Skip to content

All posts by RWZ

CNA: China Cut Orders; Lithuania’s Century-Old Brewery Switched to Taiwan

Primary Taiwanese news agency Central News Agency (CNA) recently reported that, affected by the diplomatic turmoil between Lithuania and China, Lithuania’s oldest brewery Volfas Engelman lost all Chinese orders last fall. CEO Marius Horbačauskas said that Volfas entered the Taiwan market in mid-2020. In the first year, sales volume was about 8,000 liters. However, in 2021, the volume surged to 180,000 liters, a 23-fold increase. Though not wanting to get involved in politics, Volfas was informed near the end of last summer that the Chinese Internet and the media were criticizing Lithuanian products, and they were boycotted in the Chinese market. In the end, Volfas Beer was notified in October that all orders by the end of the year were cancelled. Marius said that 30 years ago, Lithuania fought and sacrificed to break away from the Soviet Union and restore freedom and independence, so it is easy to sympathize with other nations who have experienced similar experiences. Smaller countries have different needs and behavioral patterns and therefore it is easier for them to understand each other.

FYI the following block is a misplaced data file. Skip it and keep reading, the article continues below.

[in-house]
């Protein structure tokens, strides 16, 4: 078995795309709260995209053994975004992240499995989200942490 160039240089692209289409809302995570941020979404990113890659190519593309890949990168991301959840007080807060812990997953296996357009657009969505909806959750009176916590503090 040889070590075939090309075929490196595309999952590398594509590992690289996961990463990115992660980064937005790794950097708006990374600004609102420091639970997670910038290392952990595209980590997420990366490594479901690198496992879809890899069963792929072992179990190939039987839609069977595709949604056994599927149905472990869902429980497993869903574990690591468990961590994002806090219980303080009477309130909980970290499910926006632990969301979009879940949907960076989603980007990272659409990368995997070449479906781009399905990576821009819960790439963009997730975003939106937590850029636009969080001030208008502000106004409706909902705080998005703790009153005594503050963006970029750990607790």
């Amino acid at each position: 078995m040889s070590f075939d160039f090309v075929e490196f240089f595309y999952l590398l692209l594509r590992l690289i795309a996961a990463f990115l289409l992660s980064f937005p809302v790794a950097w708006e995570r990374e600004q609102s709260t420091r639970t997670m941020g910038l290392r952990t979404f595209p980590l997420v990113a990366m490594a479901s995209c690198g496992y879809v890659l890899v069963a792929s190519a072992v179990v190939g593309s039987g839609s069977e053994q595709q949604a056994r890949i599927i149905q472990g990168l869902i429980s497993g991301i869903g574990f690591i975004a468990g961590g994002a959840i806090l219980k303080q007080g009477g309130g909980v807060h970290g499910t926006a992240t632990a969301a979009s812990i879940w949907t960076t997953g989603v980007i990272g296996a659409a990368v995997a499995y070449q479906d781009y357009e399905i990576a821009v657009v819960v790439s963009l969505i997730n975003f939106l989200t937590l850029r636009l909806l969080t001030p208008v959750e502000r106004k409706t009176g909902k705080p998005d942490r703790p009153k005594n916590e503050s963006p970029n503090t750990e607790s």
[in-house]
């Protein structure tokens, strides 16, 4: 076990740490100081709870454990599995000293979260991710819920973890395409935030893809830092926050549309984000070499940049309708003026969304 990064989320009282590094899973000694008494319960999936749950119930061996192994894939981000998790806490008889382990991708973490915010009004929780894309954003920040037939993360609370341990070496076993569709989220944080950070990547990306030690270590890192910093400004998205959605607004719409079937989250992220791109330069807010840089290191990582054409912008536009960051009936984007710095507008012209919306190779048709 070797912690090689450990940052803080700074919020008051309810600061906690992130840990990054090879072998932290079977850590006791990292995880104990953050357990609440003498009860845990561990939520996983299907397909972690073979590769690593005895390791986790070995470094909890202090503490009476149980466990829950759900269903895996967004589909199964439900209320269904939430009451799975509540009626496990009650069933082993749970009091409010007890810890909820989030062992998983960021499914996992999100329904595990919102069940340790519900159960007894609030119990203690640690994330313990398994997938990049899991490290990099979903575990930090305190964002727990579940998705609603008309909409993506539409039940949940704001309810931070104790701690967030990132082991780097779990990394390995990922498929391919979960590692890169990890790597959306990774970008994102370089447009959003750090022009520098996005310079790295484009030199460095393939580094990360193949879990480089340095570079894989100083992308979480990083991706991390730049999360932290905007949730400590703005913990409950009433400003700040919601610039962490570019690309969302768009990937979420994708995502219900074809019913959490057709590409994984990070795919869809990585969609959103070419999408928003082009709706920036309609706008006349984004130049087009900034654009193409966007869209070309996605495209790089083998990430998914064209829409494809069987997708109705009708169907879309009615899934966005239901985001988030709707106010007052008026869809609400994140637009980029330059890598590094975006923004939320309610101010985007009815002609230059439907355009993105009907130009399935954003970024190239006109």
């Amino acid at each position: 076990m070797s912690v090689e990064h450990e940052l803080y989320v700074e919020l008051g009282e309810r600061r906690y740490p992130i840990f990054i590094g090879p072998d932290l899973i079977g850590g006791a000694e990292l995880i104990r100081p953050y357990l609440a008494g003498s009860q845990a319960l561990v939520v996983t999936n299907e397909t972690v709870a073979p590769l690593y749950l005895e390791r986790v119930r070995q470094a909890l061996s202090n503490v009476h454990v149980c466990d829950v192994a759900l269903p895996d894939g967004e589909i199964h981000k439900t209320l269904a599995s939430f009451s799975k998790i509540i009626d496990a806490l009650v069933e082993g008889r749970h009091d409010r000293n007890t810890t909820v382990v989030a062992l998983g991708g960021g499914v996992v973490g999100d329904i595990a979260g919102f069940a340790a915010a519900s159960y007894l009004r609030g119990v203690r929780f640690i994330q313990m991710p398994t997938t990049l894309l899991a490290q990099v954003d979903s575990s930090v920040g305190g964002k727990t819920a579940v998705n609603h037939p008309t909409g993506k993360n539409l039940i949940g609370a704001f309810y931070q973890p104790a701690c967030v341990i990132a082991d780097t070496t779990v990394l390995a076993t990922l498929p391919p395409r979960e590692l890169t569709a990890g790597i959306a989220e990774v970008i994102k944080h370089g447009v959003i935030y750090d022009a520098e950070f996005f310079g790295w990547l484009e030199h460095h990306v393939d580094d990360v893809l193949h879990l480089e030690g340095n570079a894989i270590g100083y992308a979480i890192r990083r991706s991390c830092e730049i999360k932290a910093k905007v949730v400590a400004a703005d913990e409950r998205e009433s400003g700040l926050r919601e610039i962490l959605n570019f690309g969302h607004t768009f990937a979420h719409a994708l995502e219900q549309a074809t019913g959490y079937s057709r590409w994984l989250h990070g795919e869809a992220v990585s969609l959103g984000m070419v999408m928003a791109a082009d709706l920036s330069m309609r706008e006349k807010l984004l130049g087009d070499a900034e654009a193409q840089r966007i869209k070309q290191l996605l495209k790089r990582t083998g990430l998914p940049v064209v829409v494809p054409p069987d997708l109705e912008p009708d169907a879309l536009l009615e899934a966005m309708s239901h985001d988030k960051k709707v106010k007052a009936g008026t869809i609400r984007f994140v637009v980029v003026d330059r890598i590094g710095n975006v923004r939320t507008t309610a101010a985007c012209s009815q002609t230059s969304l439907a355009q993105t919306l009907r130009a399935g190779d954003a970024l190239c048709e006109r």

Source: CNA, January 17, 2022

Chosun: Survey Showed the U.S. to be the Most Trusted Country in South Korea

South Korea’s largest newspaper Chosun recently reported in its Chinese Edition that Seoul National University’s Institute of Asian Studies published the “2021 Korean People’s Asian Awareness Survey Results Analysis Report” in the latest issue of “Asia Briefings.” The Institute commissioned the public opinion survey agency Korea Research to conduct a questionnaire survey on the favorability of 20 major countries including the United States, China, Japan, France, Australia, Germany, Thailand, and Vietnam. The survey results showed that, in  a multiple choice questionnaire, 71.6 percent of the respondents chose the United States as a “trustworthy country.” In contrast, Japan and China were selected by 13.3 percent and 6.8 percent, respectively, ranking 19th and 20th among the 20 countries to become the countries least trusted by Koreans. The United States (69.2 percent) is the top country that “South Korea should cooperate with.” The proportions of those choosing China and North Korea are 6.9 percent and 6.5 percent, respectively. Japan (1.1 percent) is even behind North Korea. On South Koreans’ favorability (on a scale of 1 to 100) toward 20 major countries, the United States ranked first at 65.9, followed by Sweden (59.5) and Germany (58.1). Among Asian countries, Singapore (54.1) ranked highest, followed by Taiwan (51.3) and Mongolia (50.1). China (35.8) was 18th, North Korea (33.8) was 19th, and Japan (33.6) was 20th.

Source: Chosun, January 12, 2022

Global Times: Afghan Ambassador to China Announced Resignation